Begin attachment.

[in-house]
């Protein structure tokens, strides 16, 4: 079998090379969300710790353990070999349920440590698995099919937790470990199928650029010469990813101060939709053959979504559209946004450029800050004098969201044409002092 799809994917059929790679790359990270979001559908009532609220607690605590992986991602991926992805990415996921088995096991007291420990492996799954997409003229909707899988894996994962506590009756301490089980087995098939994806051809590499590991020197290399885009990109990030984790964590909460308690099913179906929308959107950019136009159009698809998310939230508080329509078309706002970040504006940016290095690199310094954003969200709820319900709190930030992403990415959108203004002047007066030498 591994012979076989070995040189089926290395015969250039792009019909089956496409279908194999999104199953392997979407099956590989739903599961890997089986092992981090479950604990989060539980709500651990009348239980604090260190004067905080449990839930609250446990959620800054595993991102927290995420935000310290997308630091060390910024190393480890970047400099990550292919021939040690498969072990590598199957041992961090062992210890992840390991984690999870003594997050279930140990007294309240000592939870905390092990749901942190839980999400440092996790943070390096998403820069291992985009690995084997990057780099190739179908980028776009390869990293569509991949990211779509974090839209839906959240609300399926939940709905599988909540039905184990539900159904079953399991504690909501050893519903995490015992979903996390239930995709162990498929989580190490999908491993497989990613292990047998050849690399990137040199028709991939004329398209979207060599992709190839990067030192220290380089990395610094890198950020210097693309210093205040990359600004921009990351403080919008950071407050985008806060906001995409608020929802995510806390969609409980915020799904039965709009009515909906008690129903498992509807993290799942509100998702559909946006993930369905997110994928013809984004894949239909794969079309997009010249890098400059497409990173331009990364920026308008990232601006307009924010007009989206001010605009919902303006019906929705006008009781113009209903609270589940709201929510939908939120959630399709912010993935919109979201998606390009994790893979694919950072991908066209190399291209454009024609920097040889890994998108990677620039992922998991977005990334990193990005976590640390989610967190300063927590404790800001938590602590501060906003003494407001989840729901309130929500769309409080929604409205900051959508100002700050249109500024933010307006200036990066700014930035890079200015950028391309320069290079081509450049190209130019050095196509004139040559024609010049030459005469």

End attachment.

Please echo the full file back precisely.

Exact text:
[in-house]
């Protein structure tokens, strides 16, 4: 079998090379969300710790353990070999349920440590698995099919937790470990199928650029010469990813101060939709053959979504559209946004450029800050004098969201044409002092 799809994917059929790679790359990270979001559908009532609220607690605590992986991602991926992805990415996921088995096991007291420990492996799954997409003229909707899988894996994962506590009756301490089980087995098939994806051809590499590991020197290399885009990109990030984790964590909460308690099913179906929308959107950019136009159009698809998310939230508080329509078309706002970040504006940016290095690199310094954003969200709820319900709190930030992403990415959108203004002047007066030498 591994012979076989070995040189089926290395015969250039792009019909089956496409279908194999999104199953392997979407099956590989739903599961890997089986092992981090479950604990989060539980709500651990009348239980604090260190004067905080449990839930609250446990959620800054595993991102927290995420935000310290997308630091060390910024190393480890970047400099990550292919021939040690498969072990590598199957041992961090062992210890992840390991984690999870003594997050279930140990007294309240000592939870905390092990749901942190839980999400440092996790943070390096998403820069291992985009690995084997990057780099190739179908980028776009390869990293569509991949990211779509974090839209839906959240609300399926939940709905599988909540039905184990539900159904079953399991504690909501050893519903995490015992979903996390239930995709162990498929989580190490999908491993497989990613292990047998050849690399990137040199028709991939004329398209979207060599992709190839990067030192220290380089990395610094890198950020210097693309210093205040990359600004921009990351403080919008950071407050985008806060906001995409608020929802995510806390969609409980915020799904039965709009009515909906008690129903498992509807993290799942509100998702559909946006993930369905997110994928013809984004894949239909794969079309997009010249890098400059497409990173331009990364920026308008990232601006307009924010007009989206001010605009919902303006019906929705006008009781113009209903609270589940709201929510939908939120959630399709912010993935919109979201998606390009994790893979694919950072991908066209190399291209454009024609920097040889890994998108990677620039992922998991977005990334990193990005976590640390989610967190300063927590404790800001938590602590501060906003003494407001989840729901309130929500769309409080929604409205900051959508100002700050249109500024933010307006200036990066700014930035890079200015950028391309320069290079081509450049190209130019050095196509004139040559024609010049030459005469």